Cache settings. The Importer/Exporter employs strategies for parsing CityGML datasets of arbitrary file size and for resolving XLink references. A naive approach for XLink resolving would read the entire CityGML dataset into main memory. However, CityGML datasets quickly become too big to fit into main memory. For this reason, the import process follows a two-phase strategy: In a first run, features are written to the database neglecting references to remote objects. If a feature contains an XLink though, any context information about the XLink is written to temporary database tables. This information comprises, for instance, the table name and primary key of the referencing feature/geometry instance as well as the gml:id of the target object.

In addition, while parsing the document, the import process keeps track of every encountered gml:id as well as the table name and primary key of the corresponding object in database. It is important to record this information because a priori it cannot be predicted whether or not a gml:id is referenced by an XLink from somewhere else in the document. In order to ensure fast access, the information is cached in memory. If the maximum cache size is reached, the cache is paged to temporary database tables to prevent memory overflows. In a second run, the temporary tables containing the context information about XLinks are revisited and queried. Since the entire CityGML document has been processed at this point in time, valid references can be resolved and processed accordingly. With the help of the gml:id cache, the referenced objects can be quickly identified within the database.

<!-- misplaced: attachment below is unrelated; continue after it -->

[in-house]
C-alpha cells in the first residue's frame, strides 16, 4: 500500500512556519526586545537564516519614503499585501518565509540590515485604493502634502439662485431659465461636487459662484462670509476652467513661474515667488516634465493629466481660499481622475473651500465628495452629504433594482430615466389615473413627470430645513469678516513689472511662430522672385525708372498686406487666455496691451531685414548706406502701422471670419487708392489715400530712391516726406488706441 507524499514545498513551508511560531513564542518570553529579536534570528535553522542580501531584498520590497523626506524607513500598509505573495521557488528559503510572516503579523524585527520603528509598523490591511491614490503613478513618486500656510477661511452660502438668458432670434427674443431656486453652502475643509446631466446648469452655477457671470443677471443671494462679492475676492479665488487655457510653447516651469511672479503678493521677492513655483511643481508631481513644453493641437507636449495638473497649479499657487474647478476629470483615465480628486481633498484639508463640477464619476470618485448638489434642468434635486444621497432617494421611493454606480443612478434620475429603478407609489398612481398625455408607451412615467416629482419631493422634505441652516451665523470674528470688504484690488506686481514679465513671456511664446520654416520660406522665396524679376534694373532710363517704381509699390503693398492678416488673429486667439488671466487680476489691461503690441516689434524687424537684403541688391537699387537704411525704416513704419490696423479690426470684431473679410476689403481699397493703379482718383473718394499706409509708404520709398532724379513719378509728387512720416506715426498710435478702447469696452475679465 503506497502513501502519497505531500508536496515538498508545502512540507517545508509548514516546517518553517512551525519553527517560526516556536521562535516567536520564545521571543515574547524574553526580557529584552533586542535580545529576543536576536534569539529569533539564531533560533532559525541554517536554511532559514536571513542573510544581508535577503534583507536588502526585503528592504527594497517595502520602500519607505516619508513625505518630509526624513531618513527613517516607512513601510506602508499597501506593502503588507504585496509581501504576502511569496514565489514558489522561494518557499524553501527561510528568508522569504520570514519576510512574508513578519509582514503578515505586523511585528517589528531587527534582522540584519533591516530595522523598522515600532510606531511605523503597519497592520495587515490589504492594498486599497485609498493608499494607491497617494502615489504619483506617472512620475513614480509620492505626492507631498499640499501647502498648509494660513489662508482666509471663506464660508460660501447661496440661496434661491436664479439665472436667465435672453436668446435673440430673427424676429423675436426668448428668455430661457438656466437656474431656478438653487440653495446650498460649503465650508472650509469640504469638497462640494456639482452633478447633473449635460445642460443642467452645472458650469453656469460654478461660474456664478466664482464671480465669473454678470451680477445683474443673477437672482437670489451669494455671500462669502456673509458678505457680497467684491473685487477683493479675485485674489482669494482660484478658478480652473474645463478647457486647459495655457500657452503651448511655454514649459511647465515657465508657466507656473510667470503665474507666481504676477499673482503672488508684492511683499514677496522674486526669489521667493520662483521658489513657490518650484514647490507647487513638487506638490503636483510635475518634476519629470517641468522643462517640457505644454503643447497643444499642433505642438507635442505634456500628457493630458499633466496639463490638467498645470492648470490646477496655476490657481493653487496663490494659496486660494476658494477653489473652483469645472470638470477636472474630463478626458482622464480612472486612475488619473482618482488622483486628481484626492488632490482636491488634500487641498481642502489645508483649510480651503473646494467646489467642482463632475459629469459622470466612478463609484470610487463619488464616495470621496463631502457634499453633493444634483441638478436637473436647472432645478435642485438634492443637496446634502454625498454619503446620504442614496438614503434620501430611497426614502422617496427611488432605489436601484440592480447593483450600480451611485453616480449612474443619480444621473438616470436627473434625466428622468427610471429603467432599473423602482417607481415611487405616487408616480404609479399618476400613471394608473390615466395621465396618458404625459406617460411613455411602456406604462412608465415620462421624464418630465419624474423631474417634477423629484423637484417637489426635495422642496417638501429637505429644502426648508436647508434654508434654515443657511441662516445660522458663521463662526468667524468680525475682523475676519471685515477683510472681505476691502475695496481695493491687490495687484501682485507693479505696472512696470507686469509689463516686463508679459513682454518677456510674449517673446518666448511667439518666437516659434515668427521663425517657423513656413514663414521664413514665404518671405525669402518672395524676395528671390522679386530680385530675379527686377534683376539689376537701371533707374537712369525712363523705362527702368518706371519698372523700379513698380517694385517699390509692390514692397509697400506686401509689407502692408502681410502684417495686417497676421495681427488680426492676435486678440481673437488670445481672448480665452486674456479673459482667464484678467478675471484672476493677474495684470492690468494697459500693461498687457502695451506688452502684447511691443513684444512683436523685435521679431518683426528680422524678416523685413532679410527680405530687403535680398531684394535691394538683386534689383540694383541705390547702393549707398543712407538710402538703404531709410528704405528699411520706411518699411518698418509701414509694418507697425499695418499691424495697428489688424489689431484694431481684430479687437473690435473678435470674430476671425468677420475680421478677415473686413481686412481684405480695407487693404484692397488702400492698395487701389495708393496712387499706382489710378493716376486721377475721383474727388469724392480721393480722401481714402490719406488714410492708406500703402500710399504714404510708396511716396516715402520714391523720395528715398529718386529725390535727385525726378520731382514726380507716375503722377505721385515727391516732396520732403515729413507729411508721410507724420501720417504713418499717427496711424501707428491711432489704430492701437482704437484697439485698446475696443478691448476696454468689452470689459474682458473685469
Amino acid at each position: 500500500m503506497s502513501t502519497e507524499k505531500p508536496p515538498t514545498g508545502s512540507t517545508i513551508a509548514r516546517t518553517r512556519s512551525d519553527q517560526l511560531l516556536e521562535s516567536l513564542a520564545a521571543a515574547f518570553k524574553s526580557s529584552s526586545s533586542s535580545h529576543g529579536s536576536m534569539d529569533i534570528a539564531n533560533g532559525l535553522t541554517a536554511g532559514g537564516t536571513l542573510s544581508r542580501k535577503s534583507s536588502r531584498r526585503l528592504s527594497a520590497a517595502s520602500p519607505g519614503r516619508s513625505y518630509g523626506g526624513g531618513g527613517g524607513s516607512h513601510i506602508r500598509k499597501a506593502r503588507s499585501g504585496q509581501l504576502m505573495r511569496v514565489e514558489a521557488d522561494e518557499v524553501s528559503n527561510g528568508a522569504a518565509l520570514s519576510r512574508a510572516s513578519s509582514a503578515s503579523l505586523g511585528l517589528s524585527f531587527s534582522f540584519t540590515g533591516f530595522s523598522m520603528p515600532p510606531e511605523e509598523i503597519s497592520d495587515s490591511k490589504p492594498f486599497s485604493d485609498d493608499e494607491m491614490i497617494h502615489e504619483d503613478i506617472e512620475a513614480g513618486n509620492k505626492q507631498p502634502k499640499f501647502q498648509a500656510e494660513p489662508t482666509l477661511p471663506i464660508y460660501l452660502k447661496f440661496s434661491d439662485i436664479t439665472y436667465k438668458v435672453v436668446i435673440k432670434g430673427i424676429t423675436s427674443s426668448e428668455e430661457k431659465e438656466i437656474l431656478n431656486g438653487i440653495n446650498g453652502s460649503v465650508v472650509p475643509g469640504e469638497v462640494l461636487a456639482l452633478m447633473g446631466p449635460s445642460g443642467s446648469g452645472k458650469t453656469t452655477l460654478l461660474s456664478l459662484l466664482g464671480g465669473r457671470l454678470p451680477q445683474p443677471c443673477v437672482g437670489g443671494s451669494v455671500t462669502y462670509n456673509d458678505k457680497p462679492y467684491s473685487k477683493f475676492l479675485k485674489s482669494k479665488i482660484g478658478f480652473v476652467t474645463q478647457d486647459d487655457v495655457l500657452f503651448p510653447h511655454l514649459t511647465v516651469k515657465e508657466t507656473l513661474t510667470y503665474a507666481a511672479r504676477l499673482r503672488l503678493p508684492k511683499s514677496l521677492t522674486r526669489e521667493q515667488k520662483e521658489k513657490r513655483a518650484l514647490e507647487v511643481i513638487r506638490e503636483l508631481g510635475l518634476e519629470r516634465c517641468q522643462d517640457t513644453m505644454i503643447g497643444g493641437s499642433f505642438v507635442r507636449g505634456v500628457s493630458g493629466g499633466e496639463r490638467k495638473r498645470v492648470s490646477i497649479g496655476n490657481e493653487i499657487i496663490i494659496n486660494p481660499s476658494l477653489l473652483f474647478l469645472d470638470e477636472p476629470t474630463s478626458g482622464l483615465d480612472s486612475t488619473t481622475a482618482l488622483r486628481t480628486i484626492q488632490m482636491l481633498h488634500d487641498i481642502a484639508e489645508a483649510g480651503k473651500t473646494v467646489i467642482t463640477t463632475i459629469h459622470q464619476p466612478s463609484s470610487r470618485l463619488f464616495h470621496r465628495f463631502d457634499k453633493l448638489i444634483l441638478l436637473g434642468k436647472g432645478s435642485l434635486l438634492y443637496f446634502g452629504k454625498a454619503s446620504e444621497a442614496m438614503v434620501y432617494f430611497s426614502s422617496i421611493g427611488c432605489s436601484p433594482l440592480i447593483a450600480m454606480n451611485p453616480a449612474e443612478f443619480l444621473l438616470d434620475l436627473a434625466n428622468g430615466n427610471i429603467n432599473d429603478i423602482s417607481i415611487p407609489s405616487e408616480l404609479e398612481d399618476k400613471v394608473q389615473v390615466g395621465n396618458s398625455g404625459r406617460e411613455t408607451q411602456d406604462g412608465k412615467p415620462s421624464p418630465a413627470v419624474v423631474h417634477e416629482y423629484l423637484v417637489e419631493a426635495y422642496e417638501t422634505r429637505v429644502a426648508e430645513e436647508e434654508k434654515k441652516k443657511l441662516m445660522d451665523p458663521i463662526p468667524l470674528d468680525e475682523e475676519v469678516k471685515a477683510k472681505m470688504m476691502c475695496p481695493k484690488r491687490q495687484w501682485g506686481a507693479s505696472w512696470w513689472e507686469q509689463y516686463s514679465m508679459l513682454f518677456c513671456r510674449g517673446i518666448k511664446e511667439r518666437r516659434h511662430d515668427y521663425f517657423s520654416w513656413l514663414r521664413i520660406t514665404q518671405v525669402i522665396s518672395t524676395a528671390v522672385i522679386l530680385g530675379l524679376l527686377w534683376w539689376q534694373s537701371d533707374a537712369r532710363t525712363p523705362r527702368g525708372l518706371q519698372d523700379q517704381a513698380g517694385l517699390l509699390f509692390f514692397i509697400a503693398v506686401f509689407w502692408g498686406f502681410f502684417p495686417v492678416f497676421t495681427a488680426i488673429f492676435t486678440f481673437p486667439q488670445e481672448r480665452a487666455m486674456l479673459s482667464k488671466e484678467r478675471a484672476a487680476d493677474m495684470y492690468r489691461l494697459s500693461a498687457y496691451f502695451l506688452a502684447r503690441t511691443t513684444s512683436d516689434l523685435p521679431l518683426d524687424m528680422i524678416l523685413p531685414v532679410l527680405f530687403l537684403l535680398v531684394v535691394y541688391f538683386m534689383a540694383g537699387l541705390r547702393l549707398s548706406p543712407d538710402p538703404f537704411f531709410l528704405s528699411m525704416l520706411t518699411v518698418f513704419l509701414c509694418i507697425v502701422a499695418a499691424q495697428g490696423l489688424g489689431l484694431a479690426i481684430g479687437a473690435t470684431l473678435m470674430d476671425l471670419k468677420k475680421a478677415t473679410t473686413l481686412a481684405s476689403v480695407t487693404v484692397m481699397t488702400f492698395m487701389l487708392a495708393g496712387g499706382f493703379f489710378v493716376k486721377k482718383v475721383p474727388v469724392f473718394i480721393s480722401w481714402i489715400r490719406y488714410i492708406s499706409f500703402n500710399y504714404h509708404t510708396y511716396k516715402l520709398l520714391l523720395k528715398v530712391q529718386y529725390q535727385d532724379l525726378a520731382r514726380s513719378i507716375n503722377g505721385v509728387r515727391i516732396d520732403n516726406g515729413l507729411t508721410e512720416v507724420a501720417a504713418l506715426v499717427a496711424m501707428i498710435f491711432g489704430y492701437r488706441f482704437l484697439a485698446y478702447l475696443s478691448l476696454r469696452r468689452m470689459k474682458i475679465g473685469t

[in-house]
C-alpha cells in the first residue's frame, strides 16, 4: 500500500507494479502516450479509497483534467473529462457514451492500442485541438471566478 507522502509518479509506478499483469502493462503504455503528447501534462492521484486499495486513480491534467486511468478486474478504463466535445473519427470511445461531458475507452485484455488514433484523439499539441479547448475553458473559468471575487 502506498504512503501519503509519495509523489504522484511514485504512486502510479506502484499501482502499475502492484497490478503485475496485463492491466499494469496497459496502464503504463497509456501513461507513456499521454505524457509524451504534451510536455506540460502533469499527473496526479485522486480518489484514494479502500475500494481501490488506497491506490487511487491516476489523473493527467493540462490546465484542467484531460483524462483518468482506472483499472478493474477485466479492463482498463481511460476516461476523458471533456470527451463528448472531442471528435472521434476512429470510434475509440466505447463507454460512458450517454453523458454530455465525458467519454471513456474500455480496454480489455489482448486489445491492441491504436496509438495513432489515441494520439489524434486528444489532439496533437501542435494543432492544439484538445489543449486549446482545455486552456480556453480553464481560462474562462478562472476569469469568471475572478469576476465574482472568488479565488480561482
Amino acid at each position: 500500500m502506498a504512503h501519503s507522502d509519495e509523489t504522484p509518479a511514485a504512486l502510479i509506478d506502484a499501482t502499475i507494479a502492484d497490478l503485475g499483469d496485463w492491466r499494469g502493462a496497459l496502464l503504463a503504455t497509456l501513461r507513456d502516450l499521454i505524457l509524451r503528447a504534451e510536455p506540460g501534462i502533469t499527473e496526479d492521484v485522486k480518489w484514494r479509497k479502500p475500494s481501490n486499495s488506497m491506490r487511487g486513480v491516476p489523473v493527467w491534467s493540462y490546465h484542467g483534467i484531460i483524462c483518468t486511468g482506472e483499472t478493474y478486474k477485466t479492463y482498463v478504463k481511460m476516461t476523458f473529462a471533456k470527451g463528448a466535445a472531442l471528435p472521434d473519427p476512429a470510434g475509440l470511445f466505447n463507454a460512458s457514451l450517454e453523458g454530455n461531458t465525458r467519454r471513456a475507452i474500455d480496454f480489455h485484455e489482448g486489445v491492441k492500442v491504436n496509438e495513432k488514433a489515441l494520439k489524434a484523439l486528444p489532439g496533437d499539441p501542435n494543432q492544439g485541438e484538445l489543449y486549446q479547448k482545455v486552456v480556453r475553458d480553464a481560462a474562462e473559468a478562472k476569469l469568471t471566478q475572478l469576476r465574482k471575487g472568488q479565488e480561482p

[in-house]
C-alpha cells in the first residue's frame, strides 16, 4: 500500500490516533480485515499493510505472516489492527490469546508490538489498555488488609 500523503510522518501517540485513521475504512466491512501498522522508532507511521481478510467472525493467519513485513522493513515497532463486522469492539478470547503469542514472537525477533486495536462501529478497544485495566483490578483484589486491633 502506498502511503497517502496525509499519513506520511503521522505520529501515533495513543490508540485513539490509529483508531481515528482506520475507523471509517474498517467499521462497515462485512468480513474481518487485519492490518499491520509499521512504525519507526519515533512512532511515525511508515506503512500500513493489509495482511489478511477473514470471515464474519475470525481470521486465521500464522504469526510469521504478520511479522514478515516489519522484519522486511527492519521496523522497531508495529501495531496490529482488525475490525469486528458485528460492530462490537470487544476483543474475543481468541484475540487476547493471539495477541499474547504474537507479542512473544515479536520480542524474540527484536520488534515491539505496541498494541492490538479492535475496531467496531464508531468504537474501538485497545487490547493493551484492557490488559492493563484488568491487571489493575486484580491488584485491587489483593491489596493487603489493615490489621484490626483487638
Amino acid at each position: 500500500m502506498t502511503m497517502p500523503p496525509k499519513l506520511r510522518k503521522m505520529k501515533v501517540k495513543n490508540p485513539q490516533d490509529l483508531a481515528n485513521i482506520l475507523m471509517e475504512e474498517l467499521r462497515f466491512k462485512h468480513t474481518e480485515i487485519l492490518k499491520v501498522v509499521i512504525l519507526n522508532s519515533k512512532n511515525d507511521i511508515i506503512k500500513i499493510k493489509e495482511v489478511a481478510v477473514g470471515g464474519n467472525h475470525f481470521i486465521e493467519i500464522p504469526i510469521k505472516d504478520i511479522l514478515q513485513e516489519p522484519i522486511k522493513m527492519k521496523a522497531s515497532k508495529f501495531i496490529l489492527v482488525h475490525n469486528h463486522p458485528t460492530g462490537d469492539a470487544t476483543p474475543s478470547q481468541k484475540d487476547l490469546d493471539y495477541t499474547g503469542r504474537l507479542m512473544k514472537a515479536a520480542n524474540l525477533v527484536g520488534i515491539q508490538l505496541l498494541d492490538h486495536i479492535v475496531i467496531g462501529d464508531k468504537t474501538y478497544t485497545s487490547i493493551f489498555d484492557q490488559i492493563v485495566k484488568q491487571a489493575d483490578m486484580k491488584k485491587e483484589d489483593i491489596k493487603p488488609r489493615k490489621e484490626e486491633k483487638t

The caching and paging behaviour for gml:id values can be influenced via the Resource preferences [3]. The dialog lets a user enter the maximum number of gml:id values to be held in main memory (default: 200,000 entries), the percentage of entries that will be written to the database if the cache limit is reached (page factor, default: 85%), as well as the number of parallel temporary tables used for paging (table partitions, default: 10). The Importer/Exporter employs different caches for gml:id values of geometries and features [3]. Moreover, a third cache is used for handling texture atlases and offers similar settings [4].

Batch settings. In order to optimize database response times, multiple database statements are submitted to the database in a single request (batch processing). This allows for an efficient data processing on the database side. The user can influence the number of SQL statements in one batch through the settings dialog [2]. The dialog differentiates between batch sizes for CityGML features (default: 20) and gml:id caches respectively temporary XLink information (default: 1000 each).


All database operations within one batch are buffered in main memory before being submitted to the database. Thus, the Importer/Exporter might run out of memory if the batch size is too high. After a batch is submitted, the transaction is committed.